locations, among them on Bedford Avenue, and on Reed and Mercer Streets in the Hill section.
|Hampton's Battery F Monument at the Peach Orchard, Gettysburg Battle Field.
|Sergeant John McClelland uniform.
Mustered in August 12, 1862
Promoted May 2, 1865
Mustered out June 26, 1865
Displayed at Soldiers and Sailors in
|Veterans of Hampton's Battery F
|Behind this rock our dead
and wounded were placed.
|For the Civil War Buffs
Battle of Gettysburg
Did you know ?
|Hampton Battery Survivors
|Click Here For Details
Sold at Auction Dec 7th, 2006 Lot # 403
$23,000 as an "Civil War Guidon" From Hampton's Battery, Independent
Pennsylvania Light Artillery.
I have seen pictures of other Guidons both Artillery and Calvary near the
same condition that survive the Civil War as well.
Captain Robert Brown
Battlefield Monuments of
the Civil War.
|Civil War Album
Peach Orchard without the
Peach Trees ?
|Battle of Gettysburg in Detail
Battles of the Civil War.
Article on Hampton's Rock
|Hampton's and Thompson's Monuments
in the Peach Orchard.
|Private John Slatterly
Articles of Parole
|Hampton's Battery Monument
Located in the East Park on North Side of Pittsburgh.
|C& F Indpt Penna
Artillery Hampton's Battery
This Monument is located in front of the
Pennsylvania Monument, along South Hancock
Located atop of
Report of Brigadier General
Henry J. Hunt, Chief of Artillery.
|Assignments ~ Battles Fought
Hampton's Battery F
|Roster 1861 ~ 1865
Hampton's Battery F
|Battery Equipment Issued
Hampton's Battery F
|A native of Virginia, Robert and his brother Wade, came to Western Pennsylvania as children after their
parents died. The two brothers lived for a number of years with an aunt in Warren County. Robert then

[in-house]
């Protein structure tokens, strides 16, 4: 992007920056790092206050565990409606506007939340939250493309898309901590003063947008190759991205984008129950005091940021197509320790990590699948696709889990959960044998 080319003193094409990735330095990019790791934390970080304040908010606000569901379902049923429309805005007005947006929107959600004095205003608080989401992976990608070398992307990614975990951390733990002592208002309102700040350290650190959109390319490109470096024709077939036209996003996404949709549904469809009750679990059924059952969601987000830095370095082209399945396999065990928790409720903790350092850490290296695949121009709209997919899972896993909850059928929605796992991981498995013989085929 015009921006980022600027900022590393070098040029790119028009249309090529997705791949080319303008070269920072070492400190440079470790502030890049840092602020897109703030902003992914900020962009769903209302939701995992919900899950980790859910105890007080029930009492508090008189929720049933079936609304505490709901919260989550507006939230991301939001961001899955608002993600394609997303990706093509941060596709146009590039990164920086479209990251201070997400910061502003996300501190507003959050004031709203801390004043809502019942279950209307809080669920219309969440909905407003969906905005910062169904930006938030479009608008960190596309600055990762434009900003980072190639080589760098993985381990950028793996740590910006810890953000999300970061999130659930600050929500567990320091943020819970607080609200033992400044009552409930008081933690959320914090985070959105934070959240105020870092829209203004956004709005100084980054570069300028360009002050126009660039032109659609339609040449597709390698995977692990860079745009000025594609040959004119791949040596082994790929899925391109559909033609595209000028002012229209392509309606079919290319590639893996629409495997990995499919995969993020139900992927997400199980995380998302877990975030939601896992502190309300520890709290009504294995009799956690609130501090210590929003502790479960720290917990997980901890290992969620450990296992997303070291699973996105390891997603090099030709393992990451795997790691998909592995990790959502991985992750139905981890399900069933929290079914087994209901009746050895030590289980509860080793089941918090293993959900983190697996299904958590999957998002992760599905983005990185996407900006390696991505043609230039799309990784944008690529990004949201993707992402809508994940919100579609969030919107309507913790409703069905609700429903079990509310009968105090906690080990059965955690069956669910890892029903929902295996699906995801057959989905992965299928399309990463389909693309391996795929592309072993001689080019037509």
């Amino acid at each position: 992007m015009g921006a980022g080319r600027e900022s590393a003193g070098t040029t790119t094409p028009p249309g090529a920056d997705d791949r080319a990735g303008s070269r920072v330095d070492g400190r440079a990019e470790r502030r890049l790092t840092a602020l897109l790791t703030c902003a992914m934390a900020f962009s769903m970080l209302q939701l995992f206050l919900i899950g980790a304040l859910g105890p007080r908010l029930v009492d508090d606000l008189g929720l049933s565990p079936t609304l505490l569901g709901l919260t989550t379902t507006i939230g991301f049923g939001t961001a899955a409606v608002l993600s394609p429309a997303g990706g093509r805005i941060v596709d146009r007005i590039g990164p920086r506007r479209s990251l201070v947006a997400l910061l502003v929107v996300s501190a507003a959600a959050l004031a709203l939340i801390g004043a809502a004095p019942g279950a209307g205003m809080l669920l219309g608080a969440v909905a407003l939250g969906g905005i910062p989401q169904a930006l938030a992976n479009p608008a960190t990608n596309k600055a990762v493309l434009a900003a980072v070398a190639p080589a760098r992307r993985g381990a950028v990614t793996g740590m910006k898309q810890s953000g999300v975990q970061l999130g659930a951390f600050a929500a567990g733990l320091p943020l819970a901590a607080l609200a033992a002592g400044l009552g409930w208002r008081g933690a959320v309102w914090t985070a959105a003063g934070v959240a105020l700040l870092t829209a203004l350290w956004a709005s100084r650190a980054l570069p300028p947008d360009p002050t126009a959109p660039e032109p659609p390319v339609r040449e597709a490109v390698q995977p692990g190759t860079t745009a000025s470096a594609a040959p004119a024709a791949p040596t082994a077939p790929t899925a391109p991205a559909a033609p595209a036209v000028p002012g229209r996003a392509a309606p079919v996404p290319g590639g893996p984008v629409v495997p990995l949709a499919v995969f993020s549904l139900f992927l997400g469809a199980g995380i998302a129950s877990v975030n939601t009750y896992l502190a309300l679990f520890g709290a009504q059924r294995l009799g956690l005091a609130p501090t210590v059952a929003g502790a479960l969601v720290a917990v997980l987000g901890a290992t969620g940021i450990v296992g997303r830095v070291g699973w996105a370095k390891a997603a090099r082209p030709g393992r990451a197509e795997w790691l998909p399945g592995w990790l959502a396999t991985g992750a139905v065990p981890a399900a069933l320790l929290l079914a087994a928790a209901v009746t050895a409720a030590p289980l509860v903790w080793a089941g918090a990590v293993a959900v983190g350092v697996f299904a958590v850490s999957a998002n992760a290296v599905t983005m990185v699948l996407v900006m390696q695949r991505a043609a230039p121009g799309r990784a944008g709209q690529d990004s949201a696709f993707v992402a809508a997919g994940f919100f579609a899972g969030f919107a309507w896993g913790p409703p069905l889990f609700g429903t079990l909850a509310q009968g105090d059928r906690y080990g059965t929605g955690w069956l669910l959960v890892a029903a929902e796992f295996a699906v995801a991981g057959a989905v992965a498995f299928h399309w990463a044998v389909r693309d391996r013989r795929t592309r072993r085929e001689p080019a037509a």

moved to Philadelphia where he found a job selling fruits and vegetables.
He worked there for ten years till he decided to go out West to the Gold Rush. In San Francisco, California
Robert became a law officer who helped tam the California gold fields. He remained in California until
1860 after learning about Col. Henry's oil well in Northwestern Pennsylvania. He came back to the
Pittsburgh area where he decided to try his hand at the oil business. Robert found himself very successful
but put aside his quest for riches and began recruiting a light artillery unit in the summer of 1861.
|History of Hampton Battery F
|History of Hampton Battery F
|Hampton's Battery F
|** Politics **
During the Civil War the original Hampton
Battery F has had it's run in with politics.
Hampton's Battery Incident
|Original Hampton Battery F Civil War Guidon
|Hampton's Battery F
|Will Hoffman and Tim Bennett
Located the rock formation
|Gettysburg, Pa. Batteries C~F
Under the Command of Captain Thompson
|Present Hampton Battery F Civil War Guidon